Author(s): John Sutherland
One of our best-known and best-loved literary critics turns his attention to the more bizarre areas of literature in this miscellany of fact and trivia.
Which author had the heaviest brain? Whose manuscript was inadvertently used to light a fire? What was the original title of 1984? This is the ideal anthology of useless information for all literary devotees.
One of our foremost critics tours some of the more arcane byways of literature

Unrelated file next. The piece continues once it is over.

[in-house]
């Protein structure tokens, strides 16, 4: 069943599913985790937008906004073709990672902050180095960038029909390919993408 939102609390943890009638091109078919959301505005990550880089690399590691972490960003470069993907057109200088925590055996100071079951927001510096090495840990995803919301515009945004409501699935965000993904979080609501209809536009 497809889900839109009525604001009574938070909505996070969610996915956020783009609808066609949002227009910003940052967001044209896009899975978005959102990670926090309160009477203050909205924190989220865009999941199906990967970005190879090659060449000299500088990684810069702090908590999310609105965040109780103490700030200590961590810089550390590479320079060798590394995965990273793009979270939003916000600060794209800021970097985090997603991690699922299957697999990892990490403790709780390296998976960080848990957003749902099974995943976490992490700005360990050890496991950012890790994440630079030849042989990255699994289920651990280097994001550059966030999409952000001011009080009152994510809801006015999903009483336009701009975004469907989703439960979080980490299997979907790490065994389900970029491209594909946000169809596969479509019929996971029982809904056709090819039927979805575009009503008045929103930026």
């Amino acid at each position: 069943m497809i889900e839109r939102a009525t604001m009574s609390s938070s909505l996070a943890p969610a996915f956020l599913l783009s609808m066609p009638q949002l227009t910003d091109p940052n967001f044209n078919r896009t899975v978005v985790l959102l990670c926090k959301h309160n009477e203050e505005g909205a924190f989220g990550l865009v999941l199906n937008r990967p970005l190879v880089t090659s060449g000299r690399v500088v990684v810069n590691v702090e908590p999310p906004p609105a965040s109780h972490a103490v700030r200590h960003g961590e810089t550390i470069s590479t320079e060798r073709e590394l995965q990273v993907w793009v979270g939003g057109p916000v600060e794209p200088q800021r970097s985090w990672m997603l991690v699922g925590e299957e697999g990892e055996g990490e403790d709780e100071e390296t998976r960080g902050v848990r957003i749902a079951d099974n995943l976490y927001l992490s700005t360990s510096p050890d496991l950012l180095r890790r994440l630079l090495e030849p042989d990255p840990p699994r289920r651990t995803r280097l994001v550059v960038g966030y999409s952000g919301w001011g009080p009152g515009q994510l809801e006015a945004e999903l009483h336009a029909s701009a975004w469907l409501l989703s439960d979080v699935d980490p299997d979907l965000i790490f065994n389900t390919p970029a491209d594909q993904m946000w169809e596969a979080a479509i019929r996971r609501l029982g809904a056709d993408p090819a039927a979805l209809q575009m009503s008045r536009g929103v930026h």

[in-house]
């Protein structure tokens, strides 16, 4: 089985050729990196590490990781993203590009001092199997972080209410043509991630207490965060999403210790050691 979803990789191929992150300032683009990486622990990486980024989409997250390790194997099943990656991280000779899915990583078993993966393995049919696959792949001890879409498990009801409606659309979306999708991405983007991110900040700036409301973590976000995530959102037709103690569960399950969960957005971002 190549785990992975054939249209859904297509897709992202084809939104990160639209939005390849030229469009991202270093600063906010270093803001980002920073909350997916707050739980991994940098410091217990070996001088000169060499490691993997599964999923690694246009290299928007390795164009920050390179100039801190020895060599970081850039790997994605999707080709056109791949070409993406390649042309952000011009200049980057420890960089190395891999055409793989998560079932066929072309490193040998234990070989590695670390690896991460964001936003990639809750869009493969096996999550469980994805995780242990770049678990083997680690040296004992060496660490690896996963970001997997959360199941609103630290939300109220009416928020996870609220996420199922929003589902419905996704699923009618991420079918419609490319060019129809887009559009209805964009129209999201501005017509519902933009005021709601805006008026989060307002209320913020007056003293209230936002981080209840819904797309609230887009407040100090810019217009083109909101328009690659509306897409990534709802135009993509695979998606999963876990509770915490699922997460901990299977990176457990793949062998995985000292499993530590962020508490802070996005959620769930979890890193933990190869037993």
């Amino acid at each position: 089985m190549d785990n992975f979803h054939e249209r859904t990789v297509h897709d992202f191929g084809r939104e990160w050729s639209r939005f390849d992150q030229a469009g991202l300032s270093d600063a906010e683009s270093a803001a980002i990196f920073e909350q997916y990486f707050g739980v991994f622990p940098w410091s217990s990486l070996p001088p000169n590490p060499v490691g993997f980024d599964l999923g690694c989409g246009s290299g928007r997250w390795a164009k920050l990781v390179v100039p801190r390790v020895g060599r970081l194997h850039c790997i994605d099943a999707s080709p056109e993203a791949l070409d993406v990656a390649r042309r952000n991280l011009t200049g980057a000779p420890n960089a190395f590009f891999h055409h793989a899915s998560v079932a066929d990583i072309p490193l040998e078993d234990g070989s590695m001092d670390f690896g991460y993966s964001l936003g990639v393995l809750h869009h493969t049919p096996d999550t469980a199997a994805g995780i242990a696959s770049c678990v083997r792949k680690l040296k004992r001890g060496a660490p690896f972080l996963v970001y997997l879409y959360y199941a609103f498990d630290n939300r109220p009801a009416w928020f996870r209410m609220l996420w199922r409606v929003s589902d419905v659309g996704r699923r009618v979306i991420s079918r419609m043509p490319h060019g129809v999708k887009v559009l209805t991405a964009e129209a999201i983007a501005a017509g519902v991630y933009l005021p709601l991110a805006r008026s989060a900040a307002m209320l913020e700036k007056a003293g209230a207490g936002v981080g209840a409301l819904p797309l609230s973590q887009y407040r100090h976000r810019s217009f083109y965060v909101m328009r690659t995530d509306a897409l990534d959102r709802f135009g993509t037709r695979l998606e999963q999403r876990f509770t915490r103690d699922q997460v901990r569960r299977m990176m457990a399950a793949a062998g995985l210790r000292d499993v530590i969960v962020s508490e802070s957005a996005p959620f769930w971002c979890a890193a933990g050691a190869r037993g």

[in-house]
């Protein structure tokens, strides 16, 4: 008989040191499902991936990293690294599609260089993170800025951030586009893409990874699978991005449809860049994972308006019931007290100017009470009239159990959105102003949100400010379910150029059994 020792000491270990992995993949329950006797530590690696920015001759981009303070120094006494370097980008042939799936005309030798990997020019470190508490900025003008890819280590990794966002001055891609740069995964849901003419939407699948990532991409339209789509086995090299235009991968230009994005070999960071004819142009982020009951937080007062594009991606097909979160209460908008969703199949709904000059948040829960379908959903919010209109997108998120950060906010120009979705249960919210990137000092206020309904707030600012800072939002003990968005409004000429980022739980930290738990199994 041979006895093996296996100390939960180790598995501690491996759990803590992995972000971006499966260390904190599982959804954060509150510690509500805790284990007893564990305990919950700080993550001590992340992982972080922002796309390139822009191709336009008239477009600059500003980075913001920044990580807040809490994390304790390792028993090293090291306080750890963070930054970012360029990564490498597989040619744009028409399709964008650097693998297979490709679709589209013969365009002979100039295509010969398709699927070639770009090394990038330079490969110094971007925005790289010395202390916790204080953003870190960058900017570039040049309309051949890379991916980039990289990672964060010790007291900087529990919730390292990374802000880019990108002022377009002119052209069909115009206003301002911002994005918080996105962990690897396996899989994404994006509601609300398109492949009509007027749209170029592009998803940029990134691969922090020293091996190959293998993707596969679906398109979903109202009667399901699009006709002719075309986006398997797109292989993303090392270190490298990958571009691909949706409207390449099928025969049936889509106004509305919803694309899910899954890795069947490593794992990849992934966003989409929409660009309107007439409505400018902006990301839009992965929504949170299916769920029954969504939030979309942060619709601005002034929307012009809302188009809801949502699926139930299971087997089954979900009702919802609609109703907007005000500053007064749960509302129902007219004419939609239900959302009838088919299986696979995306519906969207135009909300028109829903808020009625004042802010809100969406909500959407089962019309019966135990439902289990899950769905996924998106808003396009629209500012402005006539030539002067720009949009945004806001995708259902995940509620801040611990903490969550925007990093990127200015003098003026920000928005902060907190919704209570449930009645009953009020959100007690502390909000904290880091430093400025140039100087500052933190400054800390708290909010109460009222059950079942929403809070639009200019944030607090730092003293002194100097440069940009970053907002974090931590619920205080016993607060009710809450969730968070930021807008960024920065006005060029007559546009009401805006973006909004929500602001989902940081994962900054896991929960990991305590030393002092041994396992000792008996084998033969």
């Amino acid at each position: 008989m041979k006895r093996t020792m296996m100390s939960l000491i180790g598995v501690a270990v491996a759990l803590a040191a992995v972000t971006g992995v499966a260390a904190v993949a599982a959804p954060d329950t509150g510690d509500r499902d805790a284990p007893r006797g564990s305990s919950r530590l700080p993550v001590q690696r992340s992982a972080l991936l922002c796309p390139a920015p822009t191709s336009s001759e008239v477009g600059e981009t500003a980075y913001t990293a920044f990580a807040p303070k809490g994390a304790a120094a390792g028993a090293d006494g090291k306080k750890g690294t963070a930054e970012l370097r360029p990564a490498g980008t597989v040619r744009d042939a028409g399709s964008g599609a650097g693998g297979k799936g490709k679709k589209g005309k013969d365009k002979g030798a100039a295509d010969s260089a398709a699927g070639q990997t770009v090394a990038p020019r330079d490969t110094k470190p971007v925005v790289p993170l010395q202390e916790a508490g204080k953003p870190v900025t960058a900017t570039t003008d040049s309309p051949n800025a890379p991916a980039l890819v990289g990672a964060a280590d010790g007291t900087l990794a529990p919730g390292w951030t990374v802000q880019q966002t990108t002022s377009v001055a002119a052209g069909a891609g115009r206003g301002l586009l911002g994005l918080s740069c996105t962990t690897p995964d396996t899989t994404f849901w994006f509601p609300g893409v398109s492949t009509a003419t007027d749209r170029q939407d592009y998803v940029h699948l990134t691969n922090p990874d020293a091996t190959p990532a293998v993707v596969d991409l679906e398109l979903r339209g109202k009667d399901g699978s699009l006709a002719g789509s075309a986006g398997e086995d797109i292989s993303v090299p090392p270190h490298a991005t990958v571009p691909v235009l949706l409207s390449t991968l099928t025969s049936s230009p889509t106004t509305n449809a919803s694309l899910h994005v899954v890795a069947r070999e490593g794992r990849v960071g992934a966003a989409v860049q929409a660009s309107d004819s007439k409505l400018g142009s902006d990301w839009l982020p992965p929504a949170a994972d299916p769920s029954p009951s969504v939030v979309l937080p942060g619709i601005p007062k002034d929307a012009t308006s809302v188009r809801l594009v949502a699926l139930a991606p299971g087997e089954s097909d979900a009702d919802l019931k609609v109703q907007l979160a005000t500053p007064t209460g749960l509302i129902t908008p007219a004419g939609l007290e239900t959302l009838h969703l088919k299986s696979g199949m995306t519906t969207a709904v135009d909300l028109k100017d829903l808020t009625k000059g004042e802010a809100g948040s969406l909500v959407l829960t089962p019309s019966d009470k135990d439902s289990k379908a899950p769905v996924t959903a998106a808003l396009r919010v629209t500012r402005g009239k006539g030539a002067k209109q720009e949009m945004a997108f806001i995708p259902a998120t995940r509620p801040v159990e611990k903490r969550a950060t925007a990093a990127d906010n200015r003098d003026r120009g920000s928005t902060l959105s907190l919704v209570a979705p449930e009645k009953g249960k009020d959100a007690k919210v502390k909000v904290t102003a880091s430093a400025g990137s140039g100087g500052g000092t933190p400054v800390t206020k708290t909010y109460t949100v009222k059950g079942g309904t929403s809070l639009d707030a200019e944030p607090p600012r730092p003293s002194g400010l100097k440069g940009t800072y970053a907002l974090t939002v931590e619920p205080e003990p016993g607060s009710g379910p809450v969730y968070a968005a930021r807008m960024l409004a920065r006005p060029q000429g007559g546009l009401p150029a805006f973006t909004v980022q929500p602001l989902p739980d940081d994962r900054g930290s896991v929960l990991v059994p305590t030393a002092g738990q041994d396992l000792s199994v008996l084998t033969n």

John Sutherland has been a professor of literature for a long time and in many places. Currently he teaches untechnologically at the California Institute of Technology and is the emeritus Lord Northcliffe Professor at UCL. He is the author of numerous books, including the puzzle-collection Is Heathcliff a Murderer? (probably, yes) and the encyclopaedic Longman Companion to Victorian Fiction (soon to be reissued in a yet more encyclopaedic form). In recent years, he has written voluminously on a variety of literary and non literary topics in, principally, the Guardian and the Financial Times. His interest in literature has become more curious over the years. Martin Rowson is an award-winning cartoonist whose work appears regularly in the Guardian, the Independent on Sunday and many other publications. His books include a novel, Snatches; a memoir, Stuff; The Dog Allusion: Gods, Pets and How to Be Human; and comic book versions of T.S.Eliot's 'The Waste Land' and Laurence Sterne's Tristram Shandy. He smokes and qualifies as the sharpest literary-pictorial satirist of his time.